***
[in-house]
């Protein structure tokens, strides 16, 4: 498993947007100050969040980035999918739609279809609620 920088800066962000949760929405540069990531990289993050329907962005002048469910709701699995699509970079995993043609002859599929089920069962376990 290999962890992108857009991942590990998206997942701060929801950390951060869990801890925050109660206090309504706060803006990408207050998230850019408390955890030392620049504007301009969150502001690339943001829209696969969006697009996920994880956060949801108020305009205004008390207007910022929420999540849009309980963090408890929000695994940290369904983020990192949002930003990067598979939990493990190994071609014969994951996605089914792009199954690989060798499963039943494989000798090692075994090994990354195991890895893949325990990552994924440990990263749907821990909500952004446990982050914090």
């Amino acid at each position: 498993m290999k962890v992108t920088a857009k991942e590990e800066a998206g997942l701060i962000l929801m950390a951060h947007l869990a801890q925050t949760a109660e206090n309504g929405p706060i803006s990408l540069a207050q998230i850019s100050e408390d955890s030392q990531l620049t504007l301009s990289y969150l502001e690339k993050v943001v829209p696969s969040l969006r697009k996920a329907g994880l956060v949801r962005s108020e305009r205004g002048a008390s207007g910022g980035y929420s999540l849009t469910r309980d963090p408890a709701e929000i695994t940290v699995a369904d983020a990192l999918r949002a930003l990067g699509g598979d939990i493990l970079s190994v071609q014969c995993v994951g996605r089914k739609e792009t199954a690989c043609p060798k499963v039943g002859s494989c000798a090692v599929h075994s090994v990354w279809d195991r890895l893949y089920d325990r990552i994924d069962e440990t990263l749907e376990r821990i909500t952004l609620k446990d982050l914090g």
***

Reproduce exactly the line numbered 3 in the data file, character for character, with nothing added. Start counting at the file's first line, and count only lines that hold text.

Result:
């Amino acid at each position: 498993m290999k962890v992108t920088a857009k991942e590990e800066a998206g997942l701060i962000l929801m950390a951060h947007l869990a801890q925050t949760a109660e206090n309504g929405p706060i803006s990408l540069a207050q998230i850019s100050e408390d955890s030392q990531l620049t504007l301009s990289y969150l502001e690339k993050v943001v829209p696969s969040l969006r697009k996920a329907g994880l956060v949801r962005s108020e305009r205004g002048a008390s207007g910022g980035y929420s999540l849009t469910r309980d963090p408890a709701e929000i695994t940290v699995a369904d983020a990192l999918r949002a930003l990067g699509g598979d939990i493990l970079s190994v071609q014969c995993v994951g996605r089914k739609e792009t199954a690989c043609p060798k499963v039943g002859s494989c000798a090692v599929h075994s090994v990354w279809d195991r890895l893949y089920d325990r990552i994924d069962e440990t990263l749907e376990r821990i909500t952004l609620k446990d982050l914090g």